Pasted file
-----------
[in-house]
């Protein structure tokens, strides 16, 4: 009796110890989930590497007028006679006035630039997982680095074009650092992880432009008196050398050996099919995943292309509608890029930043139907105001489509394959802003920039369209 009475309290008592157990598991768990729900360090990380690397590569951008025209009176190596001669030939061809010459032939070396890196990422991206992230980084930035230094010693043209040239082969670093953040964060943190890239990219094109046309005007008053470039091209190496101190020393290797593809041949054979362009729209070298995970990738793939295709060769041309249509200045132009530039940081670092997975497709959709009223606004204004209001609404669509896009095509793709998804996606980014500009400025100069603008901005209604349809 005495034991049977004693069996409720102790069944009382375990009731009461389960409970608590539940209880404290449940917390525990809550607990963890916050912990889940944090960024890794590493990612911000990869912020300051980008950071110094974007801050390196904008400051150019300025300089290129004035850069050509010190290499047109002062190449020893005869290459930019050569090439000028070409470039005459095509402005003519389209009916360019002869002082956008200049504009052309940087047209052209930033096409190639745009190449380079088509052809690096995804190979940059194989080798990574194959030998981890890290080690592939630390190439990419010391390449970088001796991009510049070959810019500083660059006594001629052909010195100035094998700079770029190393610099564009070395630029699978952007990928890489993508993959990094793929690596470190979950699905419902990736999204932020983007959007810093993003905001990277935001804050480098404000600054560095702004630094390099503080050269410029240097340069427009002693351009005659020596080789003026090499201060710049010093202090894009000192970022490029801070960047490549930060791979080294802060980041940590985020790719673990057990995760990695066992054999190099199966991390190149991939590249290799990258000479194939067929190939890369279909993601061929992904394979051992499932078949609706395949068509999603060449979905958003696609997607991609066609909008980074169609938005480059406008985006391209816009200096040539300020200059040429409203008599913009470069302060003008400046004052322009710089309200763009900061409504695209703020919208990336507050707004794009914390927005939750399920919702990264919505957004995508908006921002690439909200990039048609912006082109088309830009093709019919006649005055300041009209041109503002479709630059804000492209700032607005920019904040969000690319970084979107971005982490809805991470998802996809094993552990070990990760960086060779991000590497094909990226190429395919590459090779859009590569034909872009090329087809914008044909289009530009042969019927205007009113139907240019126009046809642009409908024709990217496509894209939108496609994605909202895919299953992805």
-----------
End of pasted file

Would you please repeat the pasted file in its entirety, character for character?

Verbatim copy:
[in-house]
């Protein structure tokens, strides 16, 4: 009796110890989930590497007028006679006035630039997982680095074009650092992880432009008196050398050996099919995943292309509608890029930043139907105001489509394959802003920039369209 009475309290008592157990598991768990729900360090990380690397590569951008025209009176190596001669030939061809010459032939070396890196990422991206992230980084930035230094010693043209040239082969670093953040964060943190890239990219094109046309005007008053470039091209190496101190020393290797593809041949054979362009729209070298995970990738793939295709060769041309249509200045132009530039940081670092997975497709959709009223606004204004209001609404669509896009095509793709998804996606980014500009400025100069603008901005209604349809 005495034991049977004693069996409720102790069944009382375990009731009461389960409970608590539940209880404290449940917390525990809550607990963890916050912990889940944090960024890794590493990612911000990869912020300051980008950071110094974007801050390196904008400051150019300025300089290129004035850069050509010190290499047109002062190449020893005869290459930019050569090439000028070409470039005459095509402005003519389209009916360019002869002082956008200049504009052309940087047209052209930033096409190639745009190449380079088509052809690096995804190979940059194989080798990574194959030998981890890290080690592939630390190439990419010391390449970088001796991009510049070959810019500083660059006594001629052909010195100035094998700079770029190393610099564009070395630029699978952007990928890489993508993959990094793929690596470190979950699905419902990736999204932020983007959007810093993003905001990277935001804050480098404000600054560095702004630094390099503080050269410029240097340069427009002693351009005659020596080789003026090499201060710049010093202090894009000192970022490029801070960047490549930060791979080294802060980041940590985020790719673990057990995760990695066992054999190099199966991390190149991939590249290799990258000479194939067929190939890369279909993601061929992904394979051992499932078949609706395949068509999603060449979905958003696609997607991609066609909008980074169609938005480059406008985006391209816009200096040539300020200059040429409203008599913009470069302060003008400046004052322009710089309200763009900061409504695209703020919208990336507050707004794009914390927005939750399920919702990264919505957004995508908006921002690439909200990039048609912006082109088309830009093709019919006649005055300041009209041109503002479709630059804000492209700032607005920019904040969000690319970084979107971005982490809805991470998802996809094993552990070990990760960086060779991000590497094909990226190429395919590459090779859009590569034909872009090329087809914008044909289009530009042969019927205007009113139907240019126009046809642009409908024709990217496509894209939108496609994605909202895919299953992805």